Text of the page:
Canal Routes and Root Canals: Adventures in the Midlands

Wikipedia defines the Midlands as “an area comprising central England that broadly corresponds to the early medieval Kingdom of Mercia.” For me, I’m afraid it will always be associated with narrow paths and endodontics.
I never thought of England as having canals traveled by narrow boats upon which people live, but we have traveled many miles of canal paths and seen dozens upon dozens of narrow boats this week.
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Now the less fun part of the post…
While refueling with a stale Shot Blok on Saturday, I noticed a bit of trauma to my teeth. It got a bit worse that day, but nothing beyond what I had periodically noticed before leaving home (hmmm). It was noticeably worse Sunday while navigating out of Coventry (and rattling along canal paths) and by the time we reached Ravenstone it was a major concern. But, it was Sunday evening in a small English village, so I loaded up on Ibuprofen and we plotted a relatively direct route to Nottingham. Yesterday, we were able to make it to Nottingham by mid-afternoon (our most successful riding day yet), came upon an NHS hospital, and were kindly provided a list of dentists that take walk-in patients. Maureen found one that would get me in if we reached them by 4, so off we pedaled to the dentist. They fortunately had a large front room (with chairs) by reception, so Maureen had an indoor place to wait with the bikes and all our stuff. I waited for a bit, then had an X-ray, then waited a bit, then consulted with the dentist. He diagnosed an infection of the root and offered me three options: root canal, extraction (!), or nothing (just antibiotics). Sensing the wisdom of getting this managed in a place where I nominally speak the language, I went for the root canal. By 7 pm, it was done and we were out of there and I felt great. For a couple hours. Unlike past root canals, this one has not been smooth. More ibuprofen followed, and a trip to the pharmacy this morning. Armed with antibiotics and paracetamol with codeine, we want back to the hotel to rest. About that time, my face started to swell. Lovely. So back to the dentist we went. More antibiotics, thus another trip to the pharmacy. They were very nice, remembered us from the morning visit, and offered sympathy and advice for pain management in addition to the drugs.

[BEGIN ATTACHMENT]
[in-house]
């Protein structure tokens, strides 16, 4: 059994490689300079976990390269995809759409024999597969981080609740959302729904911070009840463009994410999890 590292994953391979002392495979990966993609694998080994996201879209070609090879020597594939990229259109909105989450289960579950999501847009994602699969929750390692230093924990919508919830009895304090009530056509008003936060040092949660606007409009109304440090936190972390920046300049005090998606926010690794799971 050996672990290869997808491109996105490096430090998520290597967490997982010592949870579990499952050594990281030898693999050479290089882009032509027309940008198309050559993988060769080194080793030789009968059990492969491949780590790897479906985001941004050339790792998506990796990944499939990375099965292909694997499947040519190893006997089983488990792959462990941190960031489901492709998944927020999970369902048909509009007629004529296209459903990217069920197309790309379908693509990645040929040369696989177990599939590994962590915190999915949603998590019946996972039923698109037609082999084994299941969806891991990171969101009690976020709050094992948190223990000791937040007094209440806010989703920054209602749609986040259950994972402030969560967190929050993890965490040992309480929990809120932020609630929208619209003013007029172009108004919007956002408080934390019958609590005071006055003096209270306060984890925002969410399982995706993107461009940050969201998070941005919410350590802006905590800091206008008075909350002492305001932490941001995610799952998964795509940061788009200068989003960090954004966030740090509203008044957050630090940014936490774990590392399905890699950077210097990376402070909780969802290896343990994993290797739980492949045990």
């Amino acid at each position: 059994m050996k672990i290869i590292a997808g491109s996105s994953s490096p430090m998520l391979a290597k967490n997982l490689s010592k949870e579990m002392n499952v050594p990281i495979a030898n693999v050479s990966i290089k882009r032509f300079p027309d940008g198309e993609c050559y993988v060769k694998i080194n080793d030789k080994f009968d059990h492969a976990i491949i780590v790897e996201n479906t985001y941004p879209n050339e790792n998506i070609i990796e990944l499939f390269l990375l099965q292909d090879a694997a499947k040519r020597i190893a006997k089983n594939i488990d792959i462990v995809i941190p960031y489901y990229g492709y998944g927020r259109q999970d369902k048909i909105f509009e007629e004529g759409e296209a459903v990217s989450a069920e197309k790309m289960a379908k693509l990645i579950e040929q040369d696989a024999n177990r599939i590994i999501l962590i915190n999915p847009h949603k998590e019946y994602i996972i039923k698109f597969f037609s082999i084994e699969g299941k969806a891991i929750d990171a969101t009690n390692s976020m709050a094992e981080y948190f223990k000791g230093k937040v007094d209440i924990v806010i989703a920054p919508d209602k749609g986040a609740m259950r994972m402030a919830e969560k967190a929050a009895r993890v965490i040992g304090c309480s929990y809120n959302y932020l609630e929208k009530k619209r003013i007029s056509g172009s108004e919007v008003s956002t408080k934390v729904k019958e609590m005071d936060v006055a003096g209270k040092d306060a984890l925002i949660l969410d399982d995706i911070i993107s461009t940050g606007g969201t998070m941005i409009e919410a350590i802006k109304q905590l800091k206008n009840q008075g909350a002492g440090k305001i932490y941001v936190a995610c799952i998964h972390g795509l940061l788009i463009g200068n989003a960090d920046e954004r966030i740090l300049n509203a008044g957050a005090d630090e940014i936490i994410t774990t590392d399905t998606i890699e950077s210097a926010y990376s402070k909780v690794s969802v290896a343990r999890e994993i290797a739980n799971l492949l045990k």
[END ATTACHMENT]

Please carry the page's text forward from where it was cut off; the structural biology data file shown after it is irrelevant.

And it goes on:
We’ve opted for trains for the next two travel days, and are hoping for bike-friendlier storage than what we encountered from Banbury to Coventry.
I’m also hoping for less pain and a normal-sized face sometime in the next few days.

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6 thoughts on “Canal Routes and Root Canals: Adventures in the Midlands

  1. So sorry to hear about the tooth ordeal. Ick! Considering I have a cracked tooth and the dentist wants to do a crown, maybe I should get this done before meeting up in Italy. I was going to put this off as they said it was up to me if it didn’t bother me and it doesn’t. Hmmm

    • I would lean toward getting the dental work done now. Though it was much cheaper to have a root canal in the UK than in the US, I would not want to try dental work in Italy–nor repeat it here.

  2. The lasting effect is that it changed my perception of my teeth. Instead of seeing them as little lumps of bone I have to take care of, now I see them as 28 tiny ticking time bombs.

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